Oranienburger Strasse, Berlin
Oranienburger Strasse is located in the centre of the Scheunenviertel quarter, Berlins former Jewish quarter. After World War II this area was neglected and fell into a state of decay.
These days however, this area has become very fashionable, with many buildings being restored to their former glory. There are lots of trendy bars, restaurants and shops to attract locals and tourists alike. Modern hotels (like the one we stayed in) are being constructed next to derelict-looking buildings which house the latest 'bar of the minute' and such like.
This is a lively area, with plenty of nightlife for those not too exhausted from a big day of seeing the sights.
At 54-56 Oranienburger Strasse you will find Tacheles, the ruins of one of Berlin's most elegant shopping centres which has been transformed by artists into a "symbol of alternative culture". It looks like some sort of squat, but in fact contains cafes/bars, a movie theatre and holds various art related workshops.
You will find the Neue Synagoge at 28-30 Oranienburger Strasse, it is unlikely you will miss its gleaming gold dome shining about the street. The dome belonged to the original synagogue, which was built from 1859-66 and was the largest in Europe until it was destroyed by bombs in 1943 (obviously the dome escaped total ruin).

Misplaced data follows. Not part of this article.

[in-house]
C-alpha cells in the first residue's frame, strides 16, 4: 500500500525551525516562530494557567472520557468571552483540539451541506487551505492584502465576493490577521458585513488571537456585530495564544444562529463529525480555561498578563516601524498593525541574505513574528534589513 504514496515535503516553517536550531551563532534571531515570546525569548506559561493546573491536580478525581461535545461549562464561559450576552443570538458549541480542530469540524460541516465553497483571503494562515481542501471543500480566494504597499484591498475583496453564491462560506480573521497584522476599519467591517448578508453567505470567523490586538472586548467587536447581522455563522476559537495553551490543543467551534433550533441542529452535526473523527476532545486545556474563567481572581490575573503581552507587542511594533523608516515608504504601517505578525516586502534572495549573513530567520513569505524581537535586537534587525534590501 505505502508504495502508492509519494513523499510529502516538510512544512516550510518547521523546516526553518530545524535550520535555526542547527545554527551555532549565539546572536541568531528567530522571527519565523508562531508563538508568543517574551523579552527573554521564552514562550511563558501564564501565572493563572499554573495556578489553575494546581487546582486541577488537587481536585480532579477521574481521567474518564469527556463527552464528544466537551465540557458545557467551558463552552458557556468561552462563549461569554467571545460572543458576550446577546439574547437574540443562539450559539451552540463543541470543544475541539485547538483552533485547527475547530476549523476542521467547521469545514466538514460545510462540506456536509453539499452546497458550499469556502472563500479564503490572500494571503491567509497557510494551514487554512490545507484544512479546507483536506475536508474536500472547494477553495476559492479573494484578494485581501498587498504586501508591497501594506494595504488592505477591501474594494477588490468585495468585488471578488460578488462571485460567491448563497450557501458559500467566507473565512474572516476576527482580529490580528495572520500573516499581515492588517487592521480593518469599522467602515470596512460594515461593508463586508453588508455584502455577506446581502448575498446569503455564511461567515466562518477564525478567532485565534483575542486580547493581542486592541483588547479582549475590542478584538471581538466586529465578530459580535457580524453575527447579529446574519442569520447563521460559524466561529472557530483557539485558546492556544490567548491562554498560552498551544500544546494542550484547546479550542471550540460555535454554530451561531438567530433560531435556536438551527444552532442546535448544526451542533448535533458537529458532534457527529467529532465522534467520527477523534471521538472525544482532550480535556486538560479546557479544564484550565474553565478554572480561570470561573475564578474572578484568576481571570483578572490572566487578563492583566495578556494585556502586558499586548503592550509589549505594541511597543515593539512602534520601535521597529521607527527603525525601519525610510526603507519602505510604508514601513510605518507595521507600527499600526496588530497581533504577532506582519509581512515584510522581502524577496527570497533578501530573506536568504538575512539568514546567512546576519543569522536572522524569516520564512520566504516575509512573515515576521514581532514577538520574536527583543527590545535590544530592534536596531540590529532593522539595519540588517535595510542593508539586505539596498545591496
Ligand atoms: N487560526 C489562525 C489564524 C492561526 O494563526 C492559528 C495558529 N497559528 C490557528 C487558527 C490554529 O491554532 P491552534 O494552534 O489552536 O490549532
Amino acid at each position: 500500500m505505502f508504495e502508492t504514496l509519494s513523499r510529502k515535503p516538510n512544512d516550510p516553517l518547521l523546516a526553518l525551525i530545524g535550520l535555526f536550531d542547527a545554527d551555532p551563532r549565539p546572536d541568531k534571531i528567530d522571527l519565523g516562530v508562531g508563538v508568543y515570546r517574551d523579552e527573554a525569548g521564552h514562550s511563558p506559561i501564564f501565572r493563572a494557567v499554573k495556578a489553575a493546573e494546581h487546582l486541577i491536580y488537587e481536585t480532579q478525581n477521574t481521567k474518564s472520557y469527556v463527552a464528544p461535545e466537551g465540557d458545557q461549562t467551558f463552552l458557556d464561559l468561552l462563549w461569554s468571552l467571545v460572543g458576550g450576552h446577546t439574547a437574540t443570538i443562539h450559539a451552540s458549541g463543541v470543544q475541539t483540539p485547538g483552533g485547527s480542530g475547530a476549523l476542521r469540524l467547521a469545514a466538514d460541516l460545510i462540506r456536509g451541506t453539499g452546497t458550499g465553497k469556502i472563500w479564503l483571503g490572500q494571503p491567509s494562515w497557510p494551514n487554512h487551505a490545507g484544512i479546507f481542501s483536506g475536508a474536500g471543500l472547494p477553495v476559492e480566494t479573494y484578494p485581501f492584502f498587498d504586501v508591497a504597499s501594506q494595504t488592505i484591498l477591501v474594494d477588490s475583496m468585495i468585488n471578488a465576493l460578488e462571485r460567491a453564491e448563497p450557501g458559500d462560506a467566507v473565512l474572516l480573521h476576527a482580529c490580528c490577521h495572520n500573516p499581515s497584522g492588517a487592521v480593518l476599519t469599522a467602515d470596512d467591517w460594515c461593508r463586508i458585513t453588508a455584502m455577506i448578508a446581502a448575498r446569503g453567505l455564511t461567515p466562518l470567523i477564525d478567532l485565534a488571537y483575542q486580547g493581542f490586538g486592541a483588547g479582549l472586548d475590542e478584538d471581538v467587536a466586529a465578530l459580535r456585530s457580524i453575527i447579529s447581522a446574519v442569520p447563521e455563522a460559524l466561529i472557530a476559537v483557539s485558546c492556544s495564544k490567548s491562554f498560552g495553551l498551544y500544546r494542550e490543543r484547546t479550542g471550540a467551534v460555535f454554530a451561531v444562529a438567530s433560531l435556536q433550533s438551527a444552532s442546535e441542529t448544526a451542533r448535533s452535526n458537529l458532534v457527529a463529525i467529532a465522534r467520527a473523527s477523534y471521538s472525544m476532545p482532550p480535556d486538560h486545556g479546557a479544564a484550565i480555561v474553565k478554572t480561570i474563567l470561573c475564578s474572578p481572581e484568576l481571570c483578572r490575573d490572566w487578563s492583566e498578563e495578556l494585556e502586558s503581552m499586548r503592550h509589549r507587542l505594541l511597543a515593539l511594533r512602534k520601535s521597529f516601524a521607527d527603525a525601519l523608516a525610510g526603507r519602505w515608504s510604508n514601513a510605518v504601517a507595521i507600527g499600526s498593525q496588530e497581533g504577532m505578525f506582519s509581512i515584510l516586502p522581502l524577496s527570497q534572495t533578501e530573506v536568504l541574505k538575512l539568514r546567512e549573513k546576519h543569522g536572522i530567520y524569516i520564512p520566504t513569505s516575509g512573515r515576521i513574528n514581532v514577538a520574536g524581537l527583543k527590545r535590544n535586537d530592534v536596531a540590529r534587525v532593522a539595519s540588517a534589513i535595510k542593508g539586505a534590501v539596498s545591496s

The new synagogue was completely reconstructed from 1988-1995. Not only can you check out that beautiful dome but there is also a museum you can visit which examines the role of the Jewish Community in Berlin.
We really enjoyed being based in this part of the city and found there was an interesting mix of old and new.
For most travellers a visit to Oranienburg usually means visiting the Sachsenhausen Concentration Camp. Unless you carefully read the information you may be unaware that this was not the first concentration in Oranienburg. The original camp in the town centre was one of the first in Germany and was located in a disused factory which was a former brewery, opening on the 21st March 1933. There was a court house opposite and the prisoners were marched through the town to various locations to carry out work for the local authority. At first it was going to take 700 prisoners with 14 SA guards. By the summer of 1933 the number of guards had reached 170. At its high point the camp held 735 prisoners, and 3,000 prisoners including 3 women passed through the camp during its existence, at least 16 of which were murdered. After the Röhm Putsch the SA lost its power and the camp was taken over by SS guards. The prisoners were moved from the camp on the 13th July 1934 and the camp was put on a reserve status in case it was needed again. The camp buildings were bombed and reduced to rubble during the war. There is a permanent exhibition about the camp’s history at the main Sachsenhausen Camp. There is only a wall that remains of the original camp. A paved blocked area with a seat, plants and memorials have been erected by the original camp wall.